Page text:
Once a year all of Jarabacoa comes out to for a big party: and it’s the Jarabacoa Flower Festival. It originated with the Japanese immigrants. But Jarabacoa has always been well known for its flowers. Due to its mild climate Jarabacoa became on of the central points on the island for growing flowers that aren’t as common in other places on the island.

Orchids for example are a flower that is not unique to Jarabacoa, but pretty common here, especially in the wild. This fact, plus the Japanese immigration in the 50s that encouraged the growing and exporting of flowers, turned Jarabacoa into the a pivotal point for anything that grows with more colors than just green. The event lasts for 4 days, usually towards the end of June. It always sets up somewhere around the Jarabacoa avenue.

So what can you do here? Well, besides buying flowers at special offers, you can indulge in just enjoying a stroll through what we’ll call a tiny state fair. A month earlier they even elect a Queen of the Festival who then represent the town in other event throughout the island. For the most part the festival is visited by Dominicans, but you will also see the odd foreigner. They’re easy to spot, especially if they’re Americans: they’re pretty much the only ones wearing shorts.

You can eat, buy artisanal decorations, jewelry, various exhibitions, enjoy free coffee and free concerts. During the day there are presentations by local artists and in the evening more nationally known artist show up for a few sets of their more popular songs. Dancing is optional.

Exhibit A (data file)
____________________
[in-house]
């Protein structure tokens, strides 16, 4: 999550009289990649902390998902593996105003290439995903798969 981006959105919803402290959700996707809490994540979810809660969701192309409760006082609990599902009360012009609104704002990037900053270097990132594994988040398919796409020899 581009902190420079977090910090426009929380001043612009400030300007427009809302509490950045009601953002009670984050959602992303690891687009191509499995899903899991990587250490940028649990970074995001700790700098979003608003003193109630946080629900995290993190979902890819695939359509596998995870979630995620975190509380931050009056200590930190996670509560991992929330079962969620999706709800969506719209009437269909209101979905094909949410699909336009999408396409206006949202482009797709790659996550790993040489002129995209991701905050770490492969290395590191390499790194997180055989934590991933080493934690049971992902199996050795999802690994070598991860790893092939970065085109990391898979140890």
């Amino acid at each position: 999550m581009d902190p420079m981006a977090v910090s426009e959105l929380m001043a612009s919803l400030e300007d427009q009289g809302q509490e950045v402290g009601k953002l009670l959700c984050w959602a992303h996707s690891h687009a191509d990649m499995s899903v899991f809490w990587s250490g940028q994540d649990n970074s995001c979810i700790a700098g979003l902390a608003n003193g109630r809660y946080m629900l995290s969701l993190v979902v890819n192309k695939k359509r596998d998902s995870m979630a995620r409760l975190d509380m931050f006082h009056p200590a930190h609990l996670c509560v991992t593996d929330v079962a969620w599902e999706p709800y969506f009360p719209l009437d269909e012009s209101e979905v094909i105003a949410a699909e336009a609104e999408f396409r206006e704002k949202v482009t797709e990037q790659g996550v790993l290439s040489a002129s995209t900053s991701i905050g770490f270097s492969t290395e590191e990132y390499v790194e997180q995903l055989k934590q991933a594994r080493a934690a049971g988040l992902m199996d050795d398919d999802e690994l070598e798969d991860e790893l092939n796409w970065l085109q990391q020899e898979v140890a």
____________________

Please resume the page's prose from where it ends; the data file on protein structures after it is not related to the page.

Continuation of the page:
There is a cover charge of 10 pesos per day, which is about 20 cents. Saturdays has the flower parade, an event that also features — besides floats, bands and cheerleaders — Jarabacoa’s second indulgence: horses. People come from all over the island joining in the cabalgada: a cavalcade, or procession of horsemen, along the Jarabacoa avenue. You’ll get to see several million dollars worth of paso fino horses riding down the street. That in itself is quite the impressive show. I mean, most of us can imagine a car worth being a million bucks, but a horse?

Now granted, by most standards the Jarabacoa flower fair is kind of small. Then again, Jarabacoa is still a village aspiring to become a town. It has no industry, but does rely almost entirely on agriculture, exporting vegetables, coffee and, well, flowers. The festival has only been going on for about 6 years, but it has been growing consistently.

So if you’re in town and got an afternoon to to spare, swing by.

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